China Rejects Criticism on Yuan, Defends Exchange Rate Policy -Shanghai Metals Market

Hot Keywords

  • Silicon
  • Nickel
  • Zinc
  • Copper scrap
  • Futures movement
  • Evening comments
  • Aluminium
  • Macroeconomics
  • Inventory data
  • Copper
  • Production data
  • Market commentary
  • MMi Iron Ore Port Index
  • निकल
  • inventory

China Rejects Criticism on Yuan, Defends Exchange Rate Policy

Data Analysis 08:42:40AM Mar 19, 2010 Source:SMM

BEIJING, Mar. 18 -- China on Thursday defended its exchange rate policy, saying the value of its currency, the renminbi (RMB), was not the major cause of the U.S. trade deficit with China.

"It is unfair and harmful to continuously depreciate a country's own currency and ask other countries to revalue their currencies in the meantime," Foreign Ministry spokesman Qin Gang said at a regular press conference.

Pressure on China to realign its currency has been growing in the United States. A group of U.S. senators Tuesday proposed legislation to press China to appreciate its currency, saying the yuan was undervalued.

Qin said such a move was not only harmful to Sino-U.S. trade and economic relations, but also to global trade, especially in the key period when the world economy was beginning to pick up.

Qin said the action was a bad example of protectionism, which was detrimental for the world economy's recovery and sustainable development.

He said a large part of China's exports to the United States were products that the United States no longer produced. "Other countries will fill the market in the United States, even if China doesn't," he said.

China maintained that the bilateral trade should realize overall balance, and China had made active efforts to the end, said Qin.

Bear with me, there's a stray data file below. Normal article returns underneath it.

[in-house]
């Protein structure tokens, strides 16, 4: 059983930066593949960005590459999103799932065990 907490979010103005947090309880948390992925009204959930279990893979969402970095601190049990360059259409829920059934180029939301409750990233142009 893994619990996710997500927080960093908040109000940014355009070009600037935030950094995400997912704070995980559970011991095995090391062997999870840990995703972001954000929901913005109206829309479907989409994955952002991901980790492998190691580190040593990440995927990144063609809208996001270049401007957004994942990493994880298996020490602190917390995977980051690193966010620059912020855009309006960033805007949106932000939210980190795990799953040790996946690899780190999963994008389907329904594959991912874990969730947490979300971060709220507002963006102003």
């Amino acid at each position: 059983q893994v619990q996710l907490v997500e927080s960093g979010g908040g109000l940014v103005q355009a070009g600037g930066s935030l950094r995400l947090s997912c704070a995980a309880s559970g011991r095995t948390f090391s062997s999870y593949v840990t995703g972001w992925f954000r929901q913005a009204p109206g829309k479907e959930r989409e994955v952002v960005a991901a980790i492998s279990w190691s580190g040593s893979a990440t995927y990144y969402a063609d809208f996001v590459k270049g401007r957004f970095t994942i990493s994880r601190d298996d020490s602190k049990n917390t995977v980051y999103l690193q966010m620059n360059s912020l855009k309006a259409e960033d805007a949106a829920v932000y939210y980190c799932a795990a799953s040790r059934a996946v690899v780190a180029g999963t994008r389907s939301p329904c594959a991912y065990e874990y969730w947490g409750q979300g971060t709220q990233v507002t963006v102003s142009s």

China hoped the United States could work with China, and take concrete steps to promote a balanced development of bilateral trade relations, especially in the relaxation of U.S. exports of high-tech products, Qin said.

He said China had not intentionally pursued the trade surplus.

Both sides needed to adopt a "calm and rational" attitude in settling trade friction and work together for a mutually beneficial solution, he said.

Qin said it was important for the two countries to value relations, conscientiously abide by the principles enshrined in the three Sino-U.S. communiques and the Sino-U.S. joint statement, respect and accommodate each other's core interests and concerns, and properly handle sensitive problems, so as to push relations back to the track of healthy and stable development.

 

China Rejects Criticism on Yuan, Defends Exchange Rate Policy

Data Analysis 08:42:40AM Mar 19, 2010 Source:SMM

BEIJING, Mar. 18 -- China on Thursday defended its exchange rate policy, saying the value of its currency, the renminbi (RMB), was not the major cause of the U.S. trade deficit with China.

"It is unfair and harmful to continuously depreciate a country's own currency and ask other countries to revalue their currencies in the meantime," Foreign Ministry spokesman Qin Gang said at a regular press conference.

Pressure on China to realign its currency has been growing in the United States. A group of U.S. senators Tuesday proposed legislation to press China to appreciate its currency, saying the yuan was undervalued.

Qin said such a move was not only harmful to Sino-U.S. trade and economic relations, but also to global trade, especially in the key period when the world economy was beginning to pick up.

Qin said the action was a bad example of protectionism, which was detrimental for the world economy's recovery and sustainable development.

He said a large part of China's exports to the United States were products that the United States no longer produced. "Other countries will fill the market in the United States, even if China doesn't," he said.

China maintained that the bilateral trade should realize overall balance, and China had made active efforts to the end, said Qin.

China hoped the United States could work with China, and take concrete steps to promote a balanced development of bilateral trade relations, especially in the relaxation of U.S. exports of high-tech products, Qin said.

He said China had not intentionally pursued the trade surplus.

Both sides needed to adopt a "calm and rational" attitude in settling trade friction and work together for a mutually beneficial solution, he said.

Qin said it was important for the two countries to value relations, conscientiously abide by the principles enshrined in the three Sino-U.S. communiques and the Sino-U.S. joint statement, respect and accommodate each other's core interests and concerns, and properly handle sensitive problems, so as to push relations back to the track of healthy and stable development.